Paper 2023/439

Standard Model Time-Lock Puzzles: Defining Security and Constructing via Composition

Karim Eldefrawy, SRI International
Sashidhar Jakkamsetti, University of California, Irvine
Ben Terner, University of California, Irvine
Moti Yung, Google (United States), Columbia University

The introduction of time-lock puzzles initiated the study of publicly “sending information into the future.” For time-lock puzzles, the underlying security-enabling mechanism is the computational complexity of the operations needed to solve the puzzle, which must be tunable to reveal the solution after a predetermined time, and not before that time. Time-lock puzzles are typically constructed via a commitment to a secret, paired with a reveal algorithm that sequentially iterates a basic function over such commitment. One then shows that short-cutting the iterative process violates cryptographic hardness of an underlying problem. To date, and for more than twenty-five years, research on time-lock puzzles relied heavily on iteratively applying well-structured algebraic functions. However, despite the tradition of cryptography to reason about primitives in a realistic model with standard hardness assumptions (often after initial idealized assumptions), most analysis of time-lock puzzles to date still relies on cryptography modeled (in an ideal manner) as a random oracle function or a generic group function. Moreover, Mahmoody et al. showed that time-lock puzzles with superpolynomial gap cannot be constructed from random-oracles; yet still, current treatments generally use an algebraic trapdoor to efficiently construct a puzzle with a large time gap, and then apply the inconsistent (with respect to Mahmoody et al.) random-oracle idealizations to analyze the solving process. Finally, little attention has been paid to the nuances of composing multi-party computation with timed puzzles that are solved as part of the protocol. In this work, we initiate a study of time-lock puzzles in a model built upon a realistic (and falsifiable) computational framework. We present a new formal definition of residual complexity to characterize a realistic, gradual time-release for time-lock puzzles. We also present a general definition of timed multi-party computation (MPC) and both sequential and concurrent composition theorems for MPC in our model.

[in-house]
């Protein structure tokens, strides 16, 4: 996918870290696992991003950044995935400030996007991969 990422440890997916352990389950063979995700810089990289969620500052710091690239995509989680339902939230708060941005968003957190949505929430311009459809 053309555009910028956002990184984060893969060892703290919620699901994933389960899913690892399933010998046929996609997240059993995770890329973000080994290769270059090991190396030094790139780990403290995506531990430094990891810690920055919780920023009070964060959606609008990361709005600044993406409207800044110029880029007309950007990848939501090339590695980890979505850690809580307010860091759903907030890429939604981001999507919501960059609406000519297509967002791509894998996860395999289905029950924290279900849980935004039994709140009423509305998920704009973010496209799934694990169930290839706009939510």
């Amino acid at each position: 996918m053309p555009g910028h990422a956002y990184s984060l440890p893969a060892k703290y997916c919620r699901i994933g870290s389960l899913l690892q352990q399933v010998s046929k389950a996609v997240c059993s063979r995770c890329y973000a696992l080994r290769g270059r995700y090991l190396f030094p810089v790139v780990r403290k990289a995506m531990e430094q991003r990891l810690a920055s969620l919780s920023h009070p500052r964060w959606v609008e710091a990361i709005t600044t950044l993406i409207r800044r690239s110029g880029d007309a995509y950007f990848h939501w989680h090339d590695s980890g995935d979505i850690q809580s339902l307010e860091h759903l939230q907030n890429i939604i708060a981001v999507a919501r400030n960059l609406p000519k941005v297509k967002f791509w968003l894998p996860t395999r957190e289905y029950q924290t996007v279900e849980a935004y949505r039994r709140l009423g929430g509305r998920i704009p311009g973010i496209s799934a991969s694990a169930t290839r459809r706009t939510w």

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Time-lock puzzlesmulti-party computationcomposition
Contact author(s)
karim eldefrawy @ sri com
sjakkams @ uci edu
bterner @ uci edu
moti @ google com
2023-03-27: approved
2023-03-26: received
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      author = {Karim Eldefrawy and Sashidhar Jakkamsetti and Ben Terner and Moti Yung},
      title = {Standard Model Time-Lock Puzzles: Defining Security and Constructing via Composition},
      howpublished = {Cryptology ePrint Archive, Paper 2023/439},
      year = {2023},
      note = {\url{}},
      url = {}
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